Students pressured to celebrate 'pansexual' drag queen at school chapel as teacher resigns over misuse of pronouns

Brita Filter's social media references high-risk sexual practices, including "water sports", "fisting", "balls deep", "turning out", "glory hole", and "1. in the pink, 2. in the stink".

Paul Rossi New York, NY

Students at Manhattan's Grace Church High School are required to attend chapel every other Wednesday, and on April 27, that meant attending a Pride event. The 6th annual Pride chapel featured a special guest: drag queen "Brita Filter," aka Jesse Havea. Students felt pressure to join in, dance, and celebrate, while Teacher Uyen Nguyen took the opportunity to announce their resignation over improper pronoun usage.

"There was tons of social pressure to dance along and pretend like it was normal for sure," a student who asked not to be named told The Post Millennial, "whether it be people tapping on shoulders and telling them to stand up or just a collective staring contest at whoever wasn't totally participating."

The event was led by the school, the reverend, and the students and faculty advisors for Spectrum, the school's LGBTQIA+ affinity group. The politically themed chapel, which was mandatory for all students in grades 9-12, apparently ran long.

Brita Filter at Grace Church High School's Pride chapel

"Immediately upon entering there was a person handing out stickers with Pride flags on them, unironically saying 'take one or you're homophobic.'"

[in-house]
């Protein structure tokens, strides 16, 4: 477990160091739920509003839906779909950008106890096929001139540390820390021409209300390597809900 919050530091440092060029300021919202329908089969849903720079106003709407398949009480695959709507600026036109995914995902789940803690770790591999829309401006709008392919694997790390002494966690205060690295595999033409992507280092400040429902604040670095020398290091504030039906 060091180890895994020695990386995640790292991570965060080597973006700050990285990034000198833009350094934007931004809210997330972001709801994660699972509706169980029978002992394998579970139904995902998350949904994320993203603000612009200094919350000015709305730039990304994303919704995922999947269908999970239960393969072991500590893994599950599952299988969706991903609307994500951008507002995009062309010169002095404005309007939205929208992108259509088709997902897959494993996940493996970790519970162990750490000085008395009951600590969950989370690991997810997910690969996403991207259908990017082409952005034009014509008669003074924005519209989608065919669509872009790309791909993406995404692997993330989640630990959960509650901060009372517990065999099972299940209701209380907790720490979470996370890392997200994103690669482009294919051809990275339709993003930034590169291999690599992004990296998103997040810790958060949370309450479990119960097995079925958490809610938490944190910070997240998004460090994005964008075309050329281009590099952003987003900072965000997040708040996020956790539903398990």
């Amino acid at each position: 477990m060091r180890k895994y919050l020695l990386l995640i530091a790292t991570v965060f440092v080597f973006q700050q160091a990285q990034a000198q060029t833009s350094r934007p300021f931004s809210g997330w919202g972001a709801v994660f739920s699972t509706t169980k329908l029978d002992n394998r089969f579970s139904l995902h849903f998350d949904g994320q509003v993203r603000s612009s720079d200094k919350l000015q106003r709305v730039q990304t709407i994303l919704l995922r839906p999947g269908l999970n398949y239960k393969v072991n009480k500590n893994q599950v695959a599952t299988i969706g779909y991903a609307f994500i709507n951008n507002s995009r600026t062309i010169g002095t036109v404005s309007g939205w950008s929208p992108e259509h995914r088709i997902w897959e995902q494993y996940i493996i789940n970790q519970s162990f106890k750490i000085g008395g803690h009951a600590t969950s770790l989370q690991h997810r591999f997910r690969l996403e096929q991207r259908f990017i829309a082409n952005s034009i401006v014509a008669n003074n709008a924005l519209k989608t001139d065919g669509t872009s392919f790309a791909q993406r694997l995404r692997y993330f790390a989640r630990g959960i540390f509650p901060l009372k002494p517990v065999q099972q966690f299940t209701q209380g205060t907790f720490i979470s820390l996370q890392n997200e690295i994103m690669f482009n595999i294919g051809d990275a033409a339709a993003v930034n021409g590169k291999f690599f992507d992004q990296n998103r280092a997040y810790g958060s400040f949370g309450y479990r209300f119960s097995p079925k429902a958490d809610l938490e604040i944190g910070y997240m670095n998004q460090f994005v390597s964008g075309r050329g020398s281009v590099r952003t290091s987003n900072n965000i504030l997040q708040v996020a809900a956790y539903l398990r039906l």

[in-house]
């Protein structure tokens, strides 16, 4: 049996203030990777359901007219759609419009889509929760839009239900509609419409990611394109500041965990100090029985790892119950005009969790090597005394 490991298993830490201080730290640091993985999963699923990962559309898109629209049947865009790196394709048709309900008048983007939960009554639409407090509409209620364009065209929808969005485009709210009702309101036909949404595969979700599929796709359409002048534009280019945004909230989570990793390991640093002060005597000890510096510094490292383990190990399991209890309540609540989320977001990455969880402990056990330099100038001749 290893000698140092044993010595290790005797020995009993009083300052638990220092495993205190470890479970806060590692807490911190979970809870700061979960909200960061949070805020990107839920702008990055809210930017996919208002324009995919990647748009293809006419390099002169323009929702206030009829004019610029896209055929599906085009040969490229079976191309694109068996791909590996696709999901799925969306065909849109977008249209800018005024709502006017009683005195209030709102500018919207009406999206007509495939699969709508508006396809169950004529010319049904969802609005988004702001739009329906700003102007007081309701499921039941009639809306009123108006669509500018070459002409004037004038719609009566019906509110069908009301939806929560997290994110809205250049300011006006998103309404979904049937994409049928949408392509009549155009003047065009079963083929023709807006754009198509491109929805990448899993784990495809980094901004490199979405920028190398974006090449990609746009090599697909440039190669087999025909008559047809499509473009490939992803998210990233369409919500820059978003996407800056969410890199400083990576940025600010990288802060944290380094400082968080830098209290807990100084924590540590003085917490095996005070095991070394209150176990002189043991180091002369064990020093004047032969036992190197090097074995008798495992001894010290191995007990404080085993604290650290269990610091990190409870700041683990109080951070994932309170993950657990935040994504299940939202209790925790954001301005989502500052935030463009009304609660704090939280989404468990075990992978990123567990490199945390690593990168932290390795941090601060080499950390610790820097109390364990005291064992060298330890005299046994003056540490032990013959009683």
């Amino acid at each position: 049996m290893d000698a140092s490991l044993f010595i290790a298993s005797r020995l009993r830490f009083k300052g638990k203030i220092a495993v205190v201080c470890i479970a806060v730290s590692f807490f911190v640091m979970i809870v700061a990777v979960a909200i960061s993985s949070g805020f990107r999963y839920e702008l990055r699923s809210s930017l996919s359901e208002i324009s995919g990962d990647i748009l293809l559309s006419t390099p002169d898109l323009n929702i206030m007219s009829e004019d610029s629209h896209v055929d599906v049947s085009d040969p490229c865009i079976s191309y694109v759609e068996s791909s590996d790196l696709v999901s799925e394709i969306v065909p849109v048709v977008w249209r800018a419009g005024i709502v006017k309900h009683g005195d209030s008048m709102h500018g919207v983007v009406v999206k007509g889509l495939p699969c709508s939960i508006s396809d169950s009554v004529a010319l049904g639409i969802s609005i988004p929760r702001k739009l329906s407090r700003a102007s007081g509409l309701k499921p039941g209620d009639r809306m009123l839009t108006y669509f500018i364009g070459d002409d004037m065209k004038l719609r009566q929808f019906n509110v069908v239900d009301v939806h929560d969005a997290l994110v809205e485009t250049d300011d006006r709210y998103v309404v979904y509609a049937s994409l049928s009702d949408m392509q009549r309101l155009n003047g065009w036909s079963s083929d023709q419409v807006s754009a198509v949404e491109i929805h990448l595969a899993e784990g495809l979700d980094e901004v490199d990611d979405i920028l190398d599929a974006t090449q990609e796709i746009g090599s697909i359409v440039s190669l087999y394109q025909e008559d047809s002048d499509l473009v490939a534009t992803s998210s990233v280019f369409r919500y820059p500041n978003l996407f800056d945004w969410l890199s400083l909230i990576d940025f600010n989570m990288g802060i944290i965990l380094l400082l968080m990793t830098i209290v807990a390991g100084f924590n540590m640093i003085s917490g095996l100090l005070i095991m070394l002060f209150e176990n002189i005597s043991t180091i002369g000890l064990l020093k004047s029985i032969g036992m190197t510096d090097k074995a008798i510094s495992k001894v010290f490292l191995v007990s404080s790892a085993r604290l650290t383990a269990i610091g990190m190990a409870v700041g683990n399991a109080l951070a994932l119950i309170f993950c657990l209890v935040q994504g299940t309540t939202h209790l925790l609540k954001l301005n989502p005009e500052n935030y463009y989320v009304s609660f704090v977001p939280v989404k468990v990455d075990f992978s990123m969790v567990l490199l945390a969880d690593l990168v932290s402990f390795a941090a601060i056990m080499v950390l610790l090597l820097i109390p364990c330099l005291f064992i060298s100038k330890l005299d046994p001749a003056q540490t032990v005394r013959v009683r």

According to multiple students who asked not to be identified by name, Havea as Brita entered from the back of the church, after remarks by the chaplain and a faculty member, as the disco hit "I Will Survive" echoed through the nave. Clad in electric orange go-go boots and a high-hemmed blue babydoll dress, he proceeded to strut and sashay down the aisle as if it were a runway, as some students began dancing in the pews. Others did not want to join in.

One student reported that as the performer approached the altar, he was joined by more dancing students, some of them "twerking." Bringing drag into classrooms and schools has been touted by its proponents as a way to "queer" education.

"I wondered, is this really happening in a chapel?" the student said. Another observed "tons of social pressure to dance along and pretend that this was normal for church."

"After a performance of 'Somewhere Over the Rainbow,' Brita sat with Director of Vocal Music, Andrew Leonard, to answer questions about drag, representation and what pride month symbolizes," the school website reports. "Student members of Spectrum shared their own stories and experiences of identity and belonging at Grace, before the Grace Notes closed out the chapel with a performance of Rina Sayayama's 'Chosen Family.'"

In addition to answering questions about drag, Havea discussed the importance of his Tongan and Polynesian ethnicity. He also identifies as pansexual.

A student remarked "it’s notable that this person consistently called themselves fabulous and talented and beautiful. Not just once or twice, but over and over this person reassured themselves that way."

The program included time for students to get up and share their experiences of being LGBTQ, and it was during this time that Nguyen, who refers to themselves as "The Gay Agender Teacher Nguyen," and asks others to do the same, announced their resignation over pronoun usage.

Teacher Nguyen invited students to put plants in their hair as a way to promote both climate change and trans visibility

Students in attendance told The Post Millennial that Nguyen told the chapel "how much they loved the gay kids at school, and how this has been the most inclusive and accepting place they’ve ever been, but it's the administration she cannot work with."